After 30 minutes it was time for the second coat. During this break I was racking by brains trying to think up a better method of application. It hit me all of a sudden, like a slap to the face.
Introducing a method I call the 'Flounder Floss'. I wrapped a length of thread around my fingers, and dripped a little sealant on the thread. Now it was easy to be very, very precise about introducing a tiny amount of sealant to the very edge where the nib meets the plastic, keeping the thread taut between the fingers. This shot was pretty tricky to take!
This close up shows how a little sealant applied to the edge finds its way to the rest of the nib/plastic lip. It sets clear, by the way.
Another photo of how the Flounder Floss results in a very neat application. I really am quite frightfully clever. (ducks punches)
I did about 6 applications, 1 every half hour. Then you wait 24 hours, and start again. I did this over the course of 3 days, it's quite labour intensive.
For the very centre of where the nib meets the housing, I started getting paranoid about whether enough sealant was reaching it. I used a bent paperclip to apply to this area, as a big enough droplet wouldn't adhere to a needle. To be honest though, i think I was going overboard at this stage.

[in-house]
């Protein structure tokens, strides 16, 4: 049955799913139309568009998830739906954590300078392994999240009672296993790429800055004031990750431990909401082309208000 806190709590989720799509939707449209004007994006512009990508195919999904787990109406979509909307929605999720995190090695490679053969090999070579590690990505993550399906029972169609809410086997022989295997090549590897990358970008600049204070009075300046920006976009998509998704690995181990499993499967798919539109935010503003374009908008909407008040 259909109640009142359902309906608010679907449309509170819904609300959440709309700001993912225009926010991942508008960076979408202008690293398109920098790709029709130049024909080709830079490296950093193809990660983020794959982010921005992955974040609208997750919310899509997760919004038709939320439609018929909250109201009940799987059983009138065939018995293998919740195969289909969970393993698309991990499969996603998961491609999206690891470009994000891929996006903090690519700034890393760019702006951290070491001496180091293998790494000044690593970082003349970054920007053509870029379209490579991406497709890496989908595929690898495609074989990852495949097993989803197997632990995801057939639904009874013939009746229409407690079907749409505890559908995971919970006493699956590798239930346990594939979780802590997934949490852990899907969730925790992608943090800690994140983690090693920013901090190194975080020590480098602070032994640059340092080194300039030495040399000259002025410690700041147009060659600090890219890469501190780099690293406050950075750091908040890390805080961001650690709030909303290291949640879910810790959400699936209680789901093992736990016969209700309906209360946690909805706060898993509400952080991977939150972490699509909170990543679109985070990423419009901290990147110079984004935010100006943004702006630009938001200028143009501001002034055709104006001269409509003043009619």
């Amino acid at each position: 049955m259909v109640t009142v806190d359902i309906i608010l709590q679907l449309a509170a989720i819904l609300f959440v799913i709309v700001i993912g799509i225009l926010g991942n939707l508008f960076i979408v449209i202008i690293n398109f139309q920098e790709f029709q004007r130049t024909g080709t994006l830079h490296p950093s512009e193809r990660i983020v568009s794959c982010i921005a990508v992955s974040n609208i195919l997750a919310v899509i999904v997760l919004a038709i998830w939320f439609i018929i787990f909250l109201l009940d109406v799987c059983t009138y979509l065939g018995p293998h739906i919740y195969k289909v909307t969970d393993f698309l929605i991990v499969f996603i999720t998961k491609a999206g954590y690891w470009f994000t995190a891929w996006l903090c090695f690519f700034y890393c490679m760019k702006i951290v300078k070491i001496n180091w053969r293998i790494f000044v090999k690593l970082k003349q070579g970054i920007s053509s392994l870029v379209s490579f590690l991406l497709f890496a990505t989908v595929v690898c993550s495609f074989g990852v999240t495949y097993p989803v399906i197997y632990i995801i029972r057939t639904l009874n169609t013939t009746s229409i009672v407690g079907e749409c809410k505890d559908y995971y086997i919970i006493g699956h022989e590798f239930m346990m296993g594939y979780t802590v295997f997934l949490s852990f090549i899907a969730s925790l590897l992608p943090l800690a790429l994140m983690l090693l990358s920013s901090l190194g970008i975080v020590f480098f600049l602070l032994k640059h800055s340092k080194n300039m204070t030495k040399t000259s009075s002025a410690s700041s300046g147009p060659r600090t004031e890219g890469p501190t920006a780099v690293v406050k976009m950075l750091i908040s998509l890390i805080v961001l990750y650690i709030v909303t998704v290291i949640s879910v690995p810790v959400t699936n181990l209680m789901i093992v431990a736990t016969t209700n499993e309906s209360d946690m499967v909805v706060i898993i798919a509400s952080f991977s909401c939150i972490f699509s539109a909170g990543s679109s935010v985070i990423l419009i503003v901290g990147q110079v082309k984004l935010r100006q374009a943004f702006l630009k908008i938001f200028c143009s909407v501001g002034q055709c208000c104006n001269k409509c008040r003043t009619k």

I occasionally stuck this earbud (q- tip, language fans) in the rear of the nib housing and gave it a swirl, in case the sealant ran unexpectedly too far down and messed up the space for putting the feed back in. I don't think this would have actually happened but you never know!
This photo shows the penultimate coat today. I have no idea why I took it beyond the fact I was getting used to taking photos of everything I did :-B
This is an okay shot of how the sealant finds its way from the outside edge in. You can just see the rubber bung protecting the tines from clumsiness.
So, duly reassembled, here's the Targa on my desk for a change, instead of in bits in a drawer, where it's been since my exams finished. I tried it upon reassembly and no leaks, but of course the real test will be over a week or so of use. If I've not bored you enough by now, stay posted! [update: it doesn't leak at all]
Based on tonight's use though, I'm very encouraged, because it was leaking on my fingers as soon as I picked it up before. I'm also really happy that this is an 'invisible' repair, there's no unsightly stuff to apply to the outside of the nib you see every day. This has given me the confidence to finally tackle my Hero 849 that's leaking too!
Revision - as a further update, this pen did eventually leak again, though with far less severity. That was the driving force for these revisions, to come up with a more robust solution to the problem. For the outside of the shell, I used a propelling pencil lead dipped in a tiny drop of sealant, always starting from the corners of the diamond and tracing them outwards for neatness.